Globally, concerns over vaccine pricing have also emerged as countries have secured different prices for the same products through secretly negotiated bilateral agreements. For certain vaccines, some low and middle income countries are paying more than the EU or the US.353637 In response to concerns over vaccine scarcity and pricing, governments and manufacturers have been increasingly called on to waive intellectual property rights, share vaccine technology, and invest in building further manufacturing capacity, particularly in low and middle income countries, to counter the ongoing pandemic and future variants.

South Africa and India have proposed a temporary waiver of intellectual property rights38 to prevent any repercussions should countries harness mechanisms such as compulsory licensing, importation, or local production of covid-19 health technologies, including vaccines. The US has also indicated support of a limited waiver for vaccines,39 but other high income countries, including those in the EU, remain opposed.40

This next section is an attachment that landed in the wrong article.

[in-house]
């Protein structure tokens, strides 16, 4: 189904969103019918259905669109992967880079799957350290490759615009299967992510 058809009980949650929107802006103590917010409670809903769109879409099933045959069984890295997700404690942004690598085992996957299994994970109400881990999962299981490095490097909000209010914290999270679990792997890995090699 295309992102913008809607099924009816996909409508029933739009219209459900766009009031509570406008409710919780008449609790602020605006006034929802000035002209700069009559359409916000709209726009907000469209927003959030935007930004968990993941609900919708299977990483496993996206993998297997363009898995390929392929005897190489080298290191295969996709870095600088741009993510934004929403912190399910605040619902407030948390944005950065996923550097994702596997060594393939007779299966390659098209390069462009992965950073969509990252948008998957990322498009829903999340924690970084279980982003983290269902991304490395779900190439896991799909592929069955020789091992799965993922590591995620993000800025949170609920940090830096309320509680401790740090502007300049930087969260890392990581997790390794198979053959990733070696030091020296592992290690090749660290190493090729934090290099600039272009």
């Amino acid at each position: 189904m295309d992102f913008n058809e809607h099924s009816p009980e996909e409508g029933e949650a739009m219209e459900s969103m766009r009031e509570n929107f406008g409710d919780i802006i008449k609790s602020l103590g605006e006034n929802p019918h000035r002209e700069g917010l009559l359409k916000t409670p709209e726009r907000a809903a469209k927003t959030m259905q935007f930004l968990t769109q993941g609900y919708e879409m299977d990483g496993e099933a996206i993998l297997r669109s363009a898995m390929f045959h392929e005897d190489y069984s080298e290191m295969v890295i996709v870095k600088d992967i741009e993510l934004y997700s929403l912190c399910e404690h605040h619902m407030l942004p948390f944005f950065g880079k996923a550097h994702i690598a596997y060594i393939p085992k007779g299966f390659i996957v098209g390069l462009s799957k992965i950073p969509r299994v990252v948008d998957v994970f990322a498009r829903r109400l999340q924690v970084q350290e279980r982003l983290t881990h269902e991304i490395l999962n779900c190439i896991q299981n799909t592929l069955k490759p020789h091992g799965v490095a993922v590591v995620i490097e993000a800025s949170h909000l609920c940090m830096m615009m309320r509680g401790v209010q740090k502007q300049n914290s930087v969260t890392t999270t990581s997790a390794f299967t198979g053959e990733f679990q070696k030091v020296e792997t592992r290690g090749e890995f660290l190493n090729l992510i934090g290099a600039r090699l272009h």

To facilitate technology transfer, the World Health Organization has created a covid-19 technology access pool and covid-19 mRNA vaccine technology transfer hub.4142 The hub has received around 50 expressions of interest, primarily from countries looking to establish capacity, but none from any current vaccine manufacturers.43

The Biden administration has also been called on to establish a new licensing agreement for a government owned patent used to produce the vaccine co-developed by the National Institutes of Health and Moderna, which was nearly 100% funded through public investment.44 The agreement would be non-exclusive, allow for local manufacturing of the Moderna vaccine (including in government owned facilities), sharing of vaccine technology with WHO to increase global production, and accessible pricing across countries and payers. Continued public procurements efforts could also ensure reasonable pricing terms are included in purchasing contracts, as the US Department of Defense has done in its agreements with Novavax and Sanofi.4546